The final adjustment button is labelled MWE and it switches between preset picture modes. That’s nothing unusual these days, but what is nice is the fact that as you cycle through the different modes, you get a preview of what each one will look like on the left half of the screen, while on the right your current settings remain for comparison. The idea of the split screen comparison isn’t new, but Zalman’s implementation is very slick and seamless. Of course there’s also a power button for anyone who wants to be green and not leave their screen on standby when their PC shuts down.
The stand is well designed with a three prong base keeping the ZM-M2020W in place no matter how much you adjust the screen. Talking of adjustments, the central column offers dampened height adjustment that’s as smooth as I’ve encountered on any screen. Likewise the screen panning is smooth and progressive, allowing for single finger adjustments if you so desire. Finally, you also have the option of pivoting into a portrait mode, just in case you want to work on a particularly long document.
At the rear of the screen you’ll find the power socket, a DVI port and a D-SUB port, along with two 3.5mm jacks. The 3.5mm connectors are for a line-in from your PC’s sound card, and for your headphones, so that you can pass said sound through. Unfortunately, there is no labelling indicating which jack is which, so it’s trial and error when it comes to plugging your cables in – of course I got it wrong the first time. But the main problem with the audio pass through is that you get quite loud and annoying feedback through the headphones – this was definitely due to the monitor, because the feedback disappeared when I plugged directly into the soundcard.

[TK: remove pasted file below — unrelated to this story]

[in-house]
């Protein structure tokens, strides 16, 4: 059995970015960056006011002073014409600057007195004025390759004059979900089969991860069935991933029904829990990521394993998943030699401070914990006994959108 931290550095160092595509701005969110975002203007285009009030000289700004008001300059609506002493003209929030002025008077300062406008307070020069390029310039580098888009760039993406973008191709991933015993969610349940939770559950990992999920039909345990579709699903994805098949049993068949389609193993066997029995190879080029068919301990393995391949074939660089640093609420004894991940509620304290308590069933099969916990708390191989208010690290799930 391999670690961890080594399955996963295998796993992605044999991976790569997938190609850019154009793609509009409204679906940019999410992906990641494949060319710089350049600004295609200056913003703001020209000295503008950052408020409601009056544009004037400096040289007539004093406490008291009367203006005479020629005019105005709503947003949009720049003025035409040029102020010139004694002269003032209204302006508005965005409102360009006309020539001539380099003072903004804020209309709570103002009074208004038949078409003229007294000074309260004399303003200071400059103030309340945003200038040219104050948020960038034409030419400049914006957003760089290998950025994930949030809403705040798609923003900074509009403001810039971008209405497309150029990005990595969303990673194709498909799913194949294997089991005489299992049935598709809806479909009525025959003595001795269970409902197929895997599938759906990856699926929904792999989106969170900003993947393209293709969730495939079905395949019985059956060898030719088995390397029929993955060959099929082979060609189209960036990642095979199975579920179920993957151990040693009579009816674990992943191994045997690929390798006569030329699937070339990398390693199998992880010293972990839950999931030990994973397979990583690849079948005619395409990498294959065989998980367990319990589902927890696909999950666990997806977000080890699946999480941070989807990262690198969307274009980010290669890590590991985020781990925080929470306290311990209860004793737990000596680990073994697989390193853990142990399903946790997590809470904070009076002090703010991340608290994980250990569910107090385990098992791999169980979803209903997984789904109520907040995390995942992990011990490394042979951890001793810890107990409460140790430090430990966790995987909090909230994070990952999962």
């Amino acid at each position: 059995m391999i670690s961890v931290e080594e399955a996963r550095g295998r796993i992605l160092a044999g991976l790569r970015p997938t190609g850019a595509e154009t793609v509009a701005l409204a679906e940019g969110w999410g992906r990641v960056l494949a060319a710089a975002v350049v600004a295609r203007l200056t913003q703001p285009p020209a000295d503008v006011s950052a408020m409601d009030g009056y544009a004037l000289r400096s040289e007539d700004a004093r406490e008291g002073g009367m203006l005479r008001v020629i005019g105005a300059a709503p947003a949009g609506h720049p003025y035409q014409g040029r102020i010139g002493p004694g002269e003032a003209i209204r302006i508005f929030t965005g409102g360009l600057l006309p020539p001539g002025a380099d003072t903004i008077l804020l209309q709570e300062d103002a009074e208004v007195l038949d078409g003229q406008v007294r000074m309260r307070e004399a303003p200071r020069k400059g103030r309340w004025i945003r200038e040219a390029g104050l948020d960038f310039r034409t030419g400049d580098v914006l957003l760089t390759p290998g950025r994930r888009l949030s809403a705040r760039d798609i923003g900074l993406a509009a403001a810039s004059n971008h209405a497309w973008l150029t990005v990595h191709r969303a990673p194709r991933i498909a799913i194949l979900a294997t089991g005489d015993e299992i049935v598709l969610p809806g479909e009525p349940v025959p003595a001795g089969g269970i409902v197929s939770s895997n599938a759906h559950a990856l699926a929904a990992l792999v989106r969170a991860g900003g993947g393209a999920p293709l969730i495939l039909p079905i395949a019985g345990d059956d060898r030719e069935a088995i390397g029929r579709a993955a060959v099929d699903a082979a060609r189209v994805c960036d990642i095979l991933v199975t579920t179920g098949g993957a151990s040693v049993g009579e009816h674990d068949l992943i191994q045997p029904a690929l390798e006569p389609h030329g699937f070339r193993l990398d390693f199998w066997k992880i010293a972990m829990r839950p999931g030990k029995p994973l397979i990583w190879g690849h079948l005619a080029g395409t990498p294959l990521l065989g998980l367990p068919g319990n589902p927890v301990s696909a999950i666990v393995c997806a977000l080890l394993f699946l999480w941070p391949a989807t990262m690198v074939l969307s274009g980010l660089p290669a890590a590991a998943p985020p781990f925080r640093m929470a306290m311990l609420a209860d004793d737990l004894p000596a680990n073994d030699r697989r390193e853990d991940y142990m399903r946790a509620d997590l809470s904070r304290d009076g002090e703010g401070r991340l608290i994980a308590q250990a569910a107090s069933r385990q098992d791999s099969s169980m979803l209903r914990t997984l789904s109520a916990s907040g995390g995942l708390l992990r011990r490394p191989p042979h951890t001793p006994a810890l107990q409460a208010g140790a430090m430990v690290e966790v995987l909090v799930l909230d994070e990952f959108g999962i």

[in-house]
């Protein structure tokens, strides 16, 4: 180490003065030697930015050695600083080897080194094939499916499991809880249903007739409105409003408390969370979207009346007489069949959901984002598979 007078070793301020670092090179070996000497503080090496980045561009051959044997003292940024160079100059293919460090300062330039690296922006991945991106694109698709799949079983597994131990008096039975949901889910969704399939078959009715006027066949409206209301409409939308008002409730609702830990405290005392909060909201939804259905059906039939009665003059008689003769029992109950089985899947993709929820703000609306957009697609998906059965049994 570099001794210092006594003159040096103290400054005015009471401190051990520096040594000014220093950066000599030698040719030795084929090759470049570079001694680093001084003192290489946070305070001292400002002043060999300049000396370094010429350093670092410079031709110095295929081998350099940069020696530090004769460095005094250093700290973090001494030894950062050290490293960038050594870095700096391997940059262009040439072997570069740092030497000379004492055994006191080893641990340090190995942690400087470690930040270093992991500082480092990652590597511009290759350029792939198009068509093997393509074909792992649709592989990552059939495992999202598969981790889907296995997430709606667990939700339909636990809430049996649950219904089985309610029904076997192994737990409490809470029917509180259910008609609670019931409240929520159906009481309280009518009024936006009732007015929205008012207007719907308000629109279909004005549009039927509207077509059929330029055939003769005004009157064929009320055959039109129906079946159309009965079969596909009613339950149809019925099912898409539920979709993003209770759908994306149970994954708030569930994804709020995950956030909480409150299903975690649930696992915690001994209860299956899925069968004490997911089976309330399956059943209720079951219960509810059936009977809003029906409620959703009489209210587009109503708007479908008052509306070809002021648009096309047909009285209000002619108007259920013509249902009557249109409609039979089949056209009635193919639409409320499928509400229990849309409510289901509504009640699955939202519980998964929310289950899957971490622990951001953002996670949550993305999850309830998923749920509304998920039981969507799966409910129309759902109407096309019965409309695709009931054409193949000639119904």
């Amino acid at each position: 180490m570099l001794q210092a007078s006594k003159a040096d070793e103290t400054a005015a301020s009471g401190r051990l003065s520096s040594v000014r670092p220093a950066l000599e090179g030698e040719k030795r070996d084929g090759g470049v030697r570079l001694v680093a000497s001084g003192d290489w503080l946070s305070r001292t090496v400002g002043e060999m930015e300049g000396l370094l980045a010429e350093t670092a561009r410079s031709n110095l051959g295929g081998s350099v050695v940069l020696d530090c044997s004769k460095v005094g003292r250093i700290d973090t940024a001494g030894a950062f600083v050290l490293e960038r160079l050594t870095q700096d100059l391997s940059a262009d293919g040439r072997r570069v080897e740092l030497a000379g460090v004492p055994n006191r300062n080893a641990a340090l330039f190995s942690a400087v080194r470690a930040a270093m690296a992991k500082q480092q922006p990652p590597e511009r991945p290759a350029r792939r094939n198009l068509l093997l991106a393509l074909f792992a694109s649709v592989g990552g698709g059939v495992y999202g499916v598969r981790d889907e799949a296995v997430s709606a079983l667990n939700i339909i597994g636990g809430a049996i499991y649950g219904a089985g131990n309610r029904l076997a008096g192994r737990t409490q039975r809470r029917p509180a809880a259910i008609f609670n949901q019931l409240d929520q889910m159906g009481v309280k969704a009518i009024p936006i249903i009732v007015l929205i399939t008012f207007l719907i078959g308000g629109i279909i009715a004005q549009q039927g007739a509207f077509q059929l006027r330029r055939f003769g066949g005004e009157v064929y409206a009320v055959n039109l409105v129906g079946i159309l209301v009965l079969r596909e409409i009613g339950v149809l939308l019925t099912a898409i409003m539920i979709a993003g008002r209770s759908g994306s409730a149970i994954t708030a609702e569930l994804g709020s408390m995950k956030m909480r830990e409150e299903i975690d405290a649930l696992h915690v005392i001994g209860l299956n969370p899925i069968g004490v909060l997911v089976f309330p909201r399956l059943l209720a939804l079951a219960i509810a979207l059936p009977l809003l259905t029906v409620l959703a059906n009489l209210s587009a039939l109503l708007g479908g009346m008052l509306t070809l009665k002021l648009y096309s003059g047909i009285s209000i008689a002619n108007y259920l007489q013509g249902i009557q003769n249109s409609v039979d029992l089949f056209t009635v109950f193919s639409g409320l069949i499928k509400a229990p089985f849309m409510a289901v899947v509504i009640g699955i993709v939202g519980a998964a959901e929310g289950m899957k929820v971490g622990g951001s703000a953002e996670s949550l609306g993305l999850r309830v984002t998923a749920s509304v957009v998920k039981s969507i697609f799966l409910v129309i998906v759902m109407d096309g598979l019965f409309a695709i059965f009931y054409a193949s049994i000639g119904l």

Like many monitors that are aimed at gamers, the ZM-M2020W has a high contrast glossy coating. These coatings bring with them two major advantages – the first being improved black level response to avoid the greying over that afflicts many LCD screens when displaying dark scenes. The second advantage is a direct knock on of the improved black levels, and that’s a vivid and vibrant colour pallete.
In general I’m all for high contrast coatings on screens that are going to be used primarily for gaming or watching video, so I can understand Zalman’s decision to use one. However, I do feel that Zalman has gone over the top with the gloss effect on this screen, turning it essentially into a mirror. I’m not joking here, when the screen is dark, the reflected image is so clear that you may as well be looking into a desk mounted shaving mirror. On the plus side, for the seriously paranoid PC user, there’s no way that anyone is going to sneak up behind you if you’re using this screen, you’ll see them coming a mile off, I promise you.